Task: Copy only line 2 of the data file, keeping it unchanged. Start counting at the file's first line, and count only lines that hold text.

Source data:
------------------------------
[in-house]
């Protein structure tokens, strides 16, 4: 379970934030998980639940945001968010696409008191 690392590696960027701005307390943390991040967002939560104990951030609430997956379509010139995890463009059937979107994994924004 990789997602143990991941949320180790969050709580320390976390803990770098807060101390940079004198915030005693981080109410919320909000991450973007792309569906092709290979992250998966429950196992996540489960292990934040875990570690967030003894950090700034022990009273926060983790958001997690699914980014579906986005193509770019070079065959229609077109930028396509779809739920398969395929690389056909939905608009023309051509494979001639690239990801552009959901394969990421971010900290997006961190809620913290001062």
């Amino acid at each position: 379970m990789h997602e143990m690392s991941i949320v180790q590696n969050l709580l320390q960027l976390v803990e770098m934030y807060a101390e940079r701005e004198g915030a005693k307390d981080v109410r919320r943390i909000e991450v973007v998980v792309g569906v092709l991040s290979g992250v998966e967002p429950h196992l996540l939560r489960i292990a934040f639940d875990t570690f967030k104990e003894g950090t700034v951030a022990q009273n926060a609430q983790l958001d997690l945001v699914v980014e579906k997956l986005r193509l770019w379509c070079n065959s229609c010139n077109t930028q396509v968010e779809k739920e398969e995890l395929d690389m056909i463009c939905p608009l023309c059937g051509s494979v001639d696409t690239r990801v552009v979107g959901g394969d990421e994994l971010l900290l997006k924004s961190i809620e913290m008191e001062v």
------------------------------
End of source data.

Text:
């Protein structure tokens, strides 16, 4: 379970934030998980639940945001968010696409008191 690392590696960027701005307390943390991040967002939560104990951030609430997956379509010139995890463009059937979107994994924004 990789997602143990991941949320180790969050709580320390976390803990770098807060101390940079004198915030005693981080109410919320909000991450973007792309569906092709290979992250998966429950196992996540489960292990934040875990570690967030003894950090700034022990009273926060983790958001997690699914980014579906986005193509770019070079065959229609077109930028396509779809739920398969395929690389056909939905608009023309051509494979001639690239990801552009959901394969990421971010900290997006961190809620913290001062």